Dickens had disclosed to his friend, George, that he always wanted to write about a character who had a pet raven. The raven was cleverer than its owner.
Grip died after eating lead paint chips and was soon replaced by another who was also named Grip.
This raven inspired Edgar Allan Poe to write the poem, The Raven.
After his second pet died, Dickens had it stuffed by a taxidermist and placed it in a wooden and glass case. The bird is now in the Free Library of Philadelphia.
5. Charles Dickens resented the large family
Although Dickens seemed to have healed from his break up with his first love, Maria Beadnell.
His marriage to Catherine was not a happy one. He blamed Catherine for not being a good mother and wife.
Dickens was not pleased with the fact that he had so many children to support, they had 10 children. Apparently, according to Dickens, this was Catherine’s fault.
He found Catherine to be dull and boring. At one point, Dickens said that Catherine was not his equal intellectually.
One thing this couple had in common was that they both came from large families. Dickens had 8 siblings while Catherine had 10 siblings.
6. His best-seller was A Tale of Two Cities
You have probably read this book or at the very least have heard the title being used to compare two divergent situations in the same location.
Dickens, being the master of wit, humour, and light-heartedness, used this skill when writing on serious social issues.
This book uses seriousness and grim, to depict the French Revolution and the Reign of Terror in Paris.
It tells of the situation in a straightforward fashion that any of Dickens books. This was one of the two historical novels he wrote.
7. His name might have been about the devil
Shakespeare was the first person to ever use the “what the dickens,” in his fiction work, The Merry Wives of Windsor.
This phrase was used as a euphemism for conjuring the devil.
Another author, John Bowen, further explained in his book, Other Dickens: Pickwick to Chuzzlewit, that the name Dickens was used as a substitute for the devil.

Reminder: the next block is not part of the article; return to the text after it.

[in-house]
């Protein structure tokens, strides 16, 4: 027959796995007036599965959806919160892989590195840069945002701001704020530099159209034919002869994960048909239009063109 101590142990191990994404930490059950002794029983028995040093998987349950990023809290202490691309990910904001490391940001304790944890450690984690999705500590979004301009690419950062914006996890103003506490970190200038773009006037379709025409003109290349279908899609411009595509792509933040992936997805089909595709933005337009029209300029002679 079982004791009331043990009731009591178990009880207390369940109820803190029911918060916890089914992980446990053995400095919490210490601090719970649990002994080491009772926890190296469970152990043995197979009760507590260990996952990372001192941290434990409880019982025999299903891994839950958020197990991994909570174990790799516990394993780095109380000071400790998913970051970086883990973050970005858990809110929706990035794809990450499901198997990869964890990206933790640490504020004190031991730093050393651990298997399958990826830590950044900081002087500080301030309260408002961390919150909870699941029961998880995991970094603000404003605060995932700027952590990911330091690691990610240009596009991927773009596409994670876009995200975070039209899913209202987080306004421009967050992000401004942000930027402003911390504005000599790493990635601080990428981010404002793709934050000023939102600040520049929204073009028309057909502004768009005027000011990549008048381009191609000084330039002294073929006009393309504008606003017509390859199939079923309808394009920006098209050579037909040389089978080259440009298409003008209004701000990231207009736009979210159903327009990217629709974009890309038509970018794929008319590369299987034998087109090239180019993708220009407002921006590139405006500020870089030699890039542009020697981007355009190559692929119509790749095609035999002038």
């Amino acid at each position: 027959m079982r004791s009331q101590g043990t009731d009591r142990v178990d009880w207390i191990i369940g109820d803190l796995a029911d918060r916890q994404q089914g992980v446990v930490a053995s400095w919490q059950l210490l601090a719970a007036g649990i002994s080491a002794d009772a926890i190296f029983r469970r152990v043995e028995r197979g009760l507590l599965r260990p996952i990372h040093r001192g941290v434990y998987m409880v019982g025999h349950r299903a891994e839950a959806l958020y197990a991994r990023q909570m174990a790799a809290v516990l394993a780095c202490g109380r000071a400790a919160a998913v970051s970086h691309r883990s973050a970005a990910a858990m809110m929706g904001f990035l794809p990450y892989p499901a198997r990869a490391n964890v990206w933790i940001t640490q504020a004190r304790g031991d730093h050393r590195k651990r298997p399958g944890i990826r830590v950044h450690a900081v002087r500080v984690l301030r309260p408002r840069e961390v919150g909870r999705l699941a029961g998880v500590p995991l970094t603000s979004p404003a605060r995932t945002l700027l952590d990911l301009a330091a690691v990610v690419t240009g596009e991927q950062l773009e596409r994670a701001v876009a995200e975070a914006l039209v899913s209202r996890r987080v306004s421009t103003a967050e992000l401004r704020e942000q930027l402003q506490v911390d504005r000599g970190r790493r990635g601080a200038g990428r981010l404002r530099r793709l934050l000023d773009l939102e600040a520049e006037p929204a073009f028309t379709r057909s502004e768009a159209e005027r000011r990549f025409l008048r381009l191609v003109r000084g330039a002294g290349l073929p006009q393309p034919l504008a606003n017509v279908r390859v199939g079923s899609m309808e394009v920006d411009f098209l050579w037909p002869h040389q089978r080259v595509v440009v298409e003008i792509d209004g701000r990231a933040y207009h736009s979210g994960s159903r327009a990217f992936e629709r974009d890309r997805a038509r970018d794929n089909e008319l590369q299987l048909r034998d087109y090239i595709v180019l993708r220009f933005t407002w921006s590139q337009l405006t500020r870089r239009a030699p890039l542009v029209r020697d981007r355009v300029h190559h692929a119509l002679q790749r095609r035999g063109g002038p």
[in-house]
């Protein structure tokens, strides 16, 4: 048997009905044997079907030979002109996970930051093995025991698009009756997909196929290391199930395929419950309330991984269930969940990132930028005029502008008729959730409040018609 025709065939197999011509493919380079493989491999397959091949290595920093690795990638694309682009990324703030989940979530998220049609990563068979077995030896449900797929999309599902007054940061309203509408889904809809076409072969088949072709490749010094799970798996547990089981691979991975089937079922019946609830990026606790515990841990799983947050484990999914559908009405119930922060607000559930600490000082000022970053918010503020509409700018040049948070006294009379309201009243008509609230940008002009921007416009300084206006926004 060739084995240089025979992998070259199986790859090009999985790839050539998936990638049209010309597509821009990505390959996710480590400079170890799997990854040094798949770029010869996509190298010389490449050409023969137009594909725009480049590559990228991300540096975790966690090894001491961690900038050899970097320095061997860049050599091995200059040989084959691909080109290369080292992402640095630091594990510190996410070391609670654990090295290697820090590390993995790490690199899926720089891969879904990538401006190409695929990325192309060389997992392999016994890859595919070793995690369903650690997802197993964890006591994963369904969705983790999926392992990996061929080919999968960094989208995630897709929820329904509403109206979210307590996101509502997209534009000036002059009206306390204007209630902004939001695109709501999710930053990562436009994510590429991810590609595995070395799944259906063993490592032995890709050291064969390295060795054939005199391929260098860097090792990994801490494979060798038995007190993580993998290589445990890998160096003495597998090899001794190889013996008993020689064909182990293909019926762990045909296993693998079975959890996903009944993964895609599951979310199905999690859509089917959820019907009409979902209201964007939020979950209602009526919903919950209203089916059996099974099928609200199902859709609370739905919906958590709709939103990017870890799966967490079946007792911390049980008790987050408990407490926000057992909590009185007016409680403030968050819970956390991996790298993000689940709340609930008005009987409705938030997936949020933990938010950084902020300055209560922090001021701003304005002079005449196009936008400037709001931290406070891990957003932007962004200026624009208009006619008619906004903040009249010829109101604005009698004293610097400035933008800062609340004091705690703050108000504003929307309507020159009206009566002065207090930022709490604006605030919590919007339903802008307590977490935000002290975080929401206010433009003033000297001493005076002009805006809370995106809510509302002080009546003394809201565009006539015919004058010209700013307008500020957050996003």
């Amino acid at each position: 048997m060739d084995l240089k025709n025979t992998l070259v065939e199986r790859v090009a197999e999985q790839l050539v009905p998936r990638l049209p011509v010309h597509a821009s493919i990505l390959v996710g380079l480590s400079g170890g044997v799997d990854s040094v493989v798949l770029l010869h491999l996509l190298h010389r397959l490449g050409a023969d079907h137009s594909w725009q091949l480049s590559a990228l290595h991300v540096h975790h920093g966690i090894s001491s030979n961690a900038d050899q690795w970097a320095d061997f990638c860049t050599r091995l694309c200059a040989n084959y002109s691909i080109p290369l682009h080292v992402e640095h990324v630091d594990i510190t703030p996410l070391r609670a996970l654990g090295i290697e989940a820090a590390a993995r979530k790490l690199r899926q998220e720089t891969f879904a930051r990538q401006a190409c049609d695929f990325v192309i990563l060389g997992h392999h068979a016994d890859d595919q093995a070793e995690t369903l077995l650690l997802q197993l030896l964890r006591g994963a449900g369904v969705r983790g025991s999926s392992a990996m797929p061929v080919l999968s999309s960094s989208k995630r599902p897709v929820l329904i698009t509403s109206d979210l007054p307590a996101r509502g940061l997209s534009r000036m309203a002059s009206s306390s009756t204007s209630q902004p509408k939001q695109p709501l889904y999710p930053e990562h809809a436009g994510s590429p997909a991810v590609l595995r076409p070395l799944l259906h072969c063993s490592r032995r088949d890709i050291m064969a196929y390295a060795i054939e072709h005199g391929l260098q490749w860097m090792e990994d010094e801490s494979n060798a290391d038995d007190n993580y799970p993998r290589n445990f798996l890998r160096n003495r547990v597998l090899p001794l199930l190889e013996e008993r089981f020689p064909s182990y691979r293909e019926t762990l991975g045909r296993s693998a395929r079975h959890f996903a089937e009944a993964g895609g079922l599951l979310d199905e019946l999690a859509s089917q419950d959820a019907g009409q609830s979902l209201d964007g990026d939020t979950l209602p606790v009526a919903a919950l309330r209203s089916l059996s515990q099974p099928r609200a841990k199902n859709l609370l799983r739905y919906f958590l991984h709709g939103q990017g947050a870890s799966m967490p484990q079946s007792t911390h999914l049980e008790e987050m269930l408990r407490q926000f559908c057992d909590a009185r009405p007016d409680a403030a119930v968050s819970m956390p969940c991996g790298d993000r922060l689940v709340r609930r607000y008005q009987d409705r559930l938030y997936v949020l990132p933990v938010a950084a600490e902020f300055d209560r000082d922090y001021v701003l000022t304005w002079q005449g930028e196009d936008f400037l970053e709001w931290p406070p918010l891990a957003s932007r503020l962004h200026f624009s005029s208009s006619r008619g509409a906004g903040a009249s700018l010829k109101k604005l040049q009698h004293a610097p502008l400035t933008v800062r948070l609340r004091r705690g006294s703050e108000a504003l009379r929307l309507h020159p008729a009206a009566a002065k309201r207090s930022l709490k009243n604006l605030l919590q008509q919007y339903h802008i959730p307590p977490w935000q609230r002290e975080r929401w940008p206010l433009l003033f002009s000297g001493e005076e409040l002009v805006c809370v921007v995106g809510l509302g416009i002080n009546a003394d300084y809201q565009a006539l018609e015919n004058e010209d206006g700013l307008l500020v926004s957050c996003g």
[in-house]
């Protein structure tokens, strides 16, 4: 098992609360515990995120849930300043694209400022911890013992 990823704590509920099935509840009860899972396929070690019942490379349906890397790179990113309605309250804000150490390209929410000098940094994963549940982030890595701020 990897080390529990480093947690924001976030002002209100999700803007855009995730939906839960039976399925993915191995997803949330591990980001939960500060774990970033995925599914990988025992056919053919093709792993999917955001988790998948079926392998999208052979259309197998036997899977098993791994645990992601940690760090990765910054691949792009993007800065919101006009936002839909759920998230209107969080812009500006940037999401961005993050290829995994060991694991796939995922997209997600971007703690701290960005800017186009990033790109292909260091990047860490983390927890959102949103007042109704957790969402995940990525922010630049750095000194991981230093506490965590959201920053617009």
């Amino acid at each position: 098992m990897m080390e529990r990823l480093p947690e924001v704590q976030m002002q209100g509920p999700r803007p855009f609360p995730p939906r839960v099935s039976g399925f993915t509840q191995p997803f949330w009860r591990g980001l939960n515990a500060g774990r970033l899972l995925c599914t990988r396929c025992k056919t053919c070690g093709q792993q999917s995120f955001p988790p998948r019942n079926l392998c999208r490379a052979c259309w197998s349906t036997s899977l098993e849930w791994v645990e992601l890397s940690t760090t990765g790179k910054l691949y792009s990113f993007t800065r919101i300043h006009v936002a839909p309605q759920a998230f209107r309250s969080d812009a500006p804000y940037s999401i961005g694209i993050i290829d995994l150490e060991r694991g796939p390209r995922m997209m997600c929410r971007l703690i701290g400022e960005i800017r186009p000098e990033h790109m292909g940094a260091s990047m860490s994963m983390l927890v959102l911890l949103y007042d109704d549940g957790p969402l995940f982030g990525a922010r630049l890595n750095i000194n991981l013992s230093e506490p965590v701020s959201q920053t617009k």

It could be for this reason that, in his early writing career, Dickens used Boz as his pen name.
He did not want to be compared to or seen as the devil. After the public became familiar with his writing, he switched to his given name.
8. Charles Dickens always had items and furniture arranged in a particular order
Although it was not proven, many believed that Dickens had Obsessive Compulsive Disorder.
This was because he would always re-arrange the furniture in any hotel room, he stayed in.
It is also alleged that Dickens would always inspect his children bedrooms and would point out what was untidy and not neat.
Either way, Dickens wanted things to be in order around him.
9. Dickens started working at a very young age
When Charles Dickens turned 12, he left to work in a factory when. This was after his father was sent to prison.
One of his very first jobs was to paste labels on pots of bootblacking in a factory by Charing Cross Station in London.
As you can imagine, the conditions at this factory were not favourable especially for a 12-year-old.
Dickens used to earn 6 shillings a week. He would later paint a picture of his experience through his writing.
10. He did not need a formal education to be the greatest novelist
Charles Dickens did not get a formal education. He had to drop out of school to support his family.
This did not prevent him from becoming the greatest novelist to ever live.
His second job was as a legal clerk, where he mastered the art of writing. All this was self-taught.